Getting hairier by the minute – how to deal with facial hair

The girls and I got together the other night and at one point the conversation turned to facial hair.

As women age, and particularly as oestrogen levels drop, the testosterone that’s naturally in our bodies gets the upper hand and we can start developing hair patterns like men’s. Than means our head hair can thin, which affects an astounding 40 per cent of women, but also our facial hair can get thicker.

I have to confess here that I’m not much troubled with body hair per se. Being from a family where everyone is blonde and as slick as a pear, I wouldn’t even have to shave my legs now if I hadn’t Immaced them to death when I was a teenager. "Pruning makes the plant grow stronger," wrote my father on my depilatory cream, but did I take any notice? Nah.

However, I do find this past few months that I have a single rogue facial hair, and so – it appears – do most of my friends (varying in age from 35 to not-telling-you-or-anyone-else). The position of our unwanted visitor varies – mine’s growing out of a mole, so it can’t be plucked, just has to be trimmed every now and then with sharp scissors. Those with theirs in a luckier position just get out the tweezers and a big magnifying mirror. "Tweezers are a girl’s best friend," R said, waving a corkscrew about.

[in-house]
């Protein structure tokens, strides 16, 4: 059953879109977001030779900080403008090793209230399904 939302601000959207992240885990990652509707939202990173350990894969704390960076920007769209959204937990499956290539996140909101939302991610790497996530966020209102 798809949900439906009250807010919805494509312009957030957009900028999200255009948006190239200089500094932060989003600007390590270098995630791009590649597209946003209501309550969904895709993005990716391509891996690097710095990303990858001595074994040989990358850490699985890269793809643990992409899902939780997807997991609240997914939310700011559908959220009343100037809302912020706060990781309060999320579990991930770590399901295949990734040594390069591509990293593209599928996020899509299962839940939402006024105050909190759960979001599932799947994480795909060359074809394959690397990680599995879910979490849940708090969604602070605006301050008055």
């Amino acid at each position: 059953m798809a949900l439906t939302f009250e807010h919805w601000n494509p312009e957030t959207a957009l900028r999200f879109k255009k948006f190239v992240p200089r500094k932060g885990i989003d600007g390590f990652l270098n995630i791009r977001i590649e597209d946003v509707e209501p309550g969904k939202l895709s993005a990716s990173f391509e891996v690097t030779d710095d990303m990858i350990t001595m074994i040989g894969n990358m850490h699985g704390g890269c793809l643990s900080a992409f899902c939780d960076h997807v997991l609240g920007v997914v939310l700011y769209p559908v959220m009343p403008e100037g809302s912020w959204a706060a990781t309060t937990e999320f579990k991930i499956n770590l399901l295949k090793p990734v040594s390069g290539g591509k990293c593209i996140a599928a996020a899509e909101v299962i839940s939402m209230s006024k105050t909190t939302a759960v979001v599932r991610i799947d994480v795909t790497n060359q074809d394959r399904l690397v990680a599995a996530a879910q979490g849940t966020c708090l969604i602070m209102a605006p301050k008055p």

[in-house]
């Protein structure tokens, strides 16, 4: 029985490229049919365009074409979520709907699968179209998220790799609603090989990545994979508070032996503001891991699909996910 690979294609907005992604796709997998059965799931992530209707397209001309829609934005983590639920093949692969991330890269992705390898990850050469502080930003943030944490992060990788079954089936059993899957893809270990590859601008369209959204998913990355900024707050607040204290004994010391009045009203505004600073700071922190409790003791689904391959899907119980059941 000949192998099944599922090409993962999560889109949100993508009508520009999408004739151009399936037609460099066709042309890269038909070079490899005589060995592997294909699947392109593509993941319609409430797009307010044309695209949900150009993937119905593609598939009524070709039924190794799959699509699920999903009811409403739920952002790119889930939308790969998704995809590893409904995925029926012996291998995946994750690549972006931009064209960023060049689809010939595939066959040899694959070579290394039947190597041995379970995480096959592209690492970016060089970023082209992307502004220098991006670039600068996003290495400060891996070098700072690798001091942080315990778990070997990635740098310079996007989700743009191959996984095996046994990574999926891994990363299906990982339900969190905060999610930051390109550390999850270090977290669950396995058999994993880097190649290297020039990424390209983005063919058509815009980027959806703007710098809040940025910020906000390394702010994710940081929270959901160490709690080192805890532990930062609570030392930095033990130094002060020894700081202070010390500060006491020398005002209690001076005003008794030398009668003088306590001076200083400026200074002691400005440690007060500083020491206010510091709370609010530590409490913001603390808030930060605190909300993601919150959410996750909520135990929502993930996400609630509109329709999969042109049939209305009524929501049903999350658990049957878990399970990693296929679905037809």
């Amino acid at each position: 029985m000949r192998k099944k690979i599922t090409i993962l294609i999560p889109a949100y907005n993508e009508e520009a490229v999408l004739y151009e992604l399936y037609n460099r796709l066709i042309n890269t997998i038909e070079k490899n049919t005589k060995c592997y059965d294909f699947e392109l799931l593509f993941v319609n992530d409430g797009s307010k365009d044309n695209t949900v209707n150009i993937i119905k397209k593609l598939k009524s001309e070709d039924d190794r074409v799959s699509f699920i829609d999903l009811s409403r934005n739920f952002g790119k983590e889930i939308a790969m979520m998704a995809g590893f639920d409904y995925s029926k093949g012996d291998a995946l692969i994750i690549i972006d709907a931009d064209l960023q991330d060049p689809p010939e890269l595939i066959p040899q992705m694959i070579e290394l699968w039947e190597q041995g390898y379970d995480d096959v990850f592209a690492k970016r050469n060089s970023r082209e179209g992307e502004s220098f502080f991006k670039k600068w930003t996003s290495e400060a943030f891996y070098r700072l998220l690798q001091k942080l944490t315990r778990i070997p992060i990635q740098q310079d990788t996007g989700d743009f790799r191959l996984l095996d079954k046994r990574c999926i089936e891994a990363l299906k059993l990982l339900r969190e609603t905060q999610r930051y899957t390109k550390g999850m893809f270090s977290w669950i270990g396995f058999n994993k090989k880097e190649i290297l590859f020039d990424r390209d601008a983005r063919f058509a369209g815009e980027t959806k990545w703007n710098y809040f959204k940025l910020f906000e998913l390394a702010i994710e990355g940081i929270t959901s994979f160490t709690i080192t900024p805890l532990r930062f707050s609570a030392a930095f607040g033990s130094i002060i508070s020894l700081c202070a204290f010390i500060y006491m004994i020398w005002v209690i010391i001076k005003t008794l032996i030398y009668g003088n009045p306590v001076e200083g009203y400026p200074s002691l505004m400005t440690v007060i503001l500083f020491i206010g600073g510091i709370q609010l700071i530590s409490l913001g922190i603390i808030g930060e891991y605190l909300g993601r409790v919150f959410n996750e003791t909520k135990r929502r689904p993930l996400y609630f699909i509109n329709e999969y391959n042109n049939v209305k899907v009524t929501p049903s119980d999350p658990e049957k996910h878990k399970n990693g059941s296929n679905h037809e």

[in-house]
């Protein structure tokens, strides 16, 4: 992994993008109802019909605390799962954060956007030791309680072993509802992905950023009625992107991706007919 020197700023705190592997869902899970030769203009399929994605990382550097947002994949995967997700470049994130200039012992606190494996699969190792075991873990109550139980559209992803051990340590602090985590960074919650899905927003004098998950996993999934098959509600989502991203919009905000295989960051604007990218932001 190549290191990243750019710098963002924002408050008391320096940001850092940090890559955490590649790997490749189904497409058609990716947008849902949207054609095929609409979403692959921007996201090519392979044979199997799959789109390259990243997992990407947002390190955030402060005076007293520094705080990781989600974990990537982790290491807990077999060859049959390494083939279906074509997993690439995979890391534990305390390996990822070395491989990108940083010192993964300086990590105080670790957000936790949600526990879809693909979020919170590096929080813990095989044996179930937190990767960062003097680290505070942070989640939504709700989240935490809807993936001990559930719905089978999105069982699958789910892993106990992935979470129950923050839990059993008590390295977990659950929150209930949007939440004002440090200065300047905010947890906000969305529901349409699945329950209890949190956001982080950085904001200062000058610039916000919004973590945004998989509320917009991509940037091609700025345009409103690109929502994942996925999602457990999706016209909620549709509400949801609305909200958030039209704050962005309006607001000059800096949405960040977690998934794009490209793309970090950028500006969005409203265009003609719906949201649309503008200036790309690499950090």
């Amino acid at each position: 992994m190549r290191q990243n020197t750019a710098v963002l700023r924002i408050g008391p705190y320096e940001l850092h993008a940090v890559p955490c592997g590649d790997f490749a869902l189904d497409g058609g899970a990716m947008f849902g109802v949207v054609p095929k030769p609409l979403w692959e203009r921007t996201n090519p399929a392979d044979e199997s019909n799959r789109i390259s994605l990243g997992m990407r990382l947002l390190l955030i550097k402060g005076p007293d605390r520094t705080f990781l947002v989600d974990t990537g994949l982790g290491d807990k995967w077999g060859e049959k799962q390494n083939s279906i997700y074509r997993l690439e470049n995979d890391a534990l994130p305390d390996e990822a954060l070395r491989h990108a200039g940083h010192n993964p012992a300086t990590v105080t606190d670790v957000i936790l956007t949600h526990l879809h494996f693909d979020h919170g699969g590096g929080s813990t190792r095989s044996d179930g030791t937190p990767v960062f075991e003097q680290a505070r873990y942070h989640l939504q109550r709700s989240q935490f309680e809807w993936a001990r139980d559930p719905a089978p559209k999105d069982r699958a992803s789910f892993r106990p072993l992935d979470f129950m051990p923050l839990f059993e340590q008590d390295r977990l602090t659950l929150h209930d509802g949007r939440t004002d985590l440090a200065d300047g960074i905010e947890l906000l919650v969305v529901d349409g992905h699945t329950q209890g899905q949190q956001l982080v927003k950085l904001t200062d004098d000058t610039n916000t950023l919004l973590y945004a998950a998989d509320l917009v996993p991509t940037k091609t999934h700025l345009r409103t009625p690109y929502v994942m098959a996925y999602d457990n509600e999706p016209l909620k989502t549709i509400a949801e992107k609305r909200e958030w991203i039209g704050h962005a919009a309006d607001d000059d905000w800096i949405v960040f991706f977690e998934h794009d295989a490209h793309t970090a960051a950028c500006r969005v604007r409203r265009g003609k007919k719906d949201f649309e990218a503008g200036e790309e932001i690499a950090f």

Dermatologists don’t agree. For the odd hair, they say, you should razor the bugger off because the force of the pluck can irritate and leave a bump. The same applies to waxing, and depilatories – you can irritate your skin and cause actual damage. Oh great.

If the hair’s more widespread – your facial down is getting thicker and more plentiful – whatever you do, you shouldn’t shave it. If you do, the stubble, though no thicker than before, comes back rougher, which makes it more noticeable.

Nor is laser removal a perfect solution. It doesn’t work on white hair, and on dark complexions can cause hyperpigmentation of your skin so that you look like you’ve got a moustache even though there’s no hair left. Meanwhile, electrolysis will work on the odd hair, but you can’t do large areas with it because each hair has to be killed individually and even then it can take several attempts.

My friend S, who was not at the party, uses a little gadget that I had never seen before till she emailed me a link. Kind of like a big multi-tweezer that plucks out multiple hairs via the ‘threading’ technique. The Epicare tool is, says S, both effective and slightly compulsive. She particularly recommends it for straggly hairs round the mouth and chin. I suppose, in essence, it’s a many-pronged approach to plucking.

There’s one final option. If facial hair is really becoming a problem for you, you could try Vaniqa cream, available on prescription, which inhibits the enzyme that hair follicles need in order to grow. You need to apply it twice a day at first, then if your hair stops growing within three months, gradually reduce the dosage to the minimum effective level.

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